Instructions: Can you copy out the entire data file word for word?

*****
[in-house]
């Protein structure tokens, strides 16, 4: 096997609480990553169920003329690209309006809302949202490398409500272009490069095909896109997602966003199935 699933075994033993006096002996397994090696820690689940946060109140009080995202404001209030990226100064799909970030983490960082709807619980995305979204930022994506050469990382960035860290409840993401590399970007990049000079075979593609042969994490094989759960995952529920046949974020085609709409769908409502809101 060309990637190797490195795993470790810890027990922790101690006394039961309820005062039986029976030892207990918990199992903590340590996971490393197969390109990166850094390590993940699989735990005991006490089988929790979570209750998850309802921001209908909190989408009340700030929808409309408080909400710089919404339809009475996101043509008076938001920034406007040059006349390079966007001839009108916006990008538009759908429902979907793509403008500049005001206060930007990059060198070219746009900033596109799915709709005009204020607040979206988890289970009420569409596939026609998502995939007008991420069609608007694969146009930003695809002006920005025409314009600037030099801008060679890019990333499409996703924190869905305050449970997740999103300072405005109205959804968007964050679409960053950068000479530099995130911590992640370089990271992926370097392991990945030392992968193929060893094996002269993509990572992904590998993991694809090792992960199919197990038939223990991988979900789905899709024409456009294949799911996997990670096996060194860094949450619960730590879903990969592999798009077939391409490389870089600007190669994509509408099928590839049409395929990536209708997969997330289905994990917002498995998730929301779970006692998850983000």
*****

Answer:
[in-house]
């Protein structure tokens, strides 16, 4: 096997609480990553169920003329690209309006809302949202490398409500272009490069095909896109997602966003199935 699933075994033993006096002996397994090696820690689940946060109140009080995202404001209030990226100064799909970030983490960082709807619980995305979204930022994506050469990382960035860290409840993401590399970007990049000079075979593609042969994490094989759960995952529920046949974020085609709409769908409502809101 060309990637190797490195795993470790810890027990922790101690006394039961309820005062039986029976030892207990918990199992903590340590996971490393197969390109990166850094390590993940699989735990005991006490089988929790979570209750998850309802921001209908909190989408009340700030929808409309408080909400710089919404339809009475996101043509008076938001920034406007040059006349390079966007001839009108916006990008538009759908429902979907793509403008500049005001206060930007990059060198070219746009900033596109799915709709005009204020607040979206988890289970009420569409596939026609998502995939007008991420069609608007694969146009930003695809002006920005025409314009600037030099801008060679890019990333499409996703924190869905305050449970997740999103300072405005109205959804968007964050679409960053950068000479530099995130911590992640370089990271992926370097392991990945030392992968193929060893094996002269993509990572992904590998993991694809090792992960199919197990038939223990991988979900789905899709024409456009294949799911996997990670096996060194860094949450619960730590879903990969592999798009077939391409490389870089600007190669994509509408099928590839049409395929990536209708997969997330289905994990917002498995998730929301779970006692998850983000």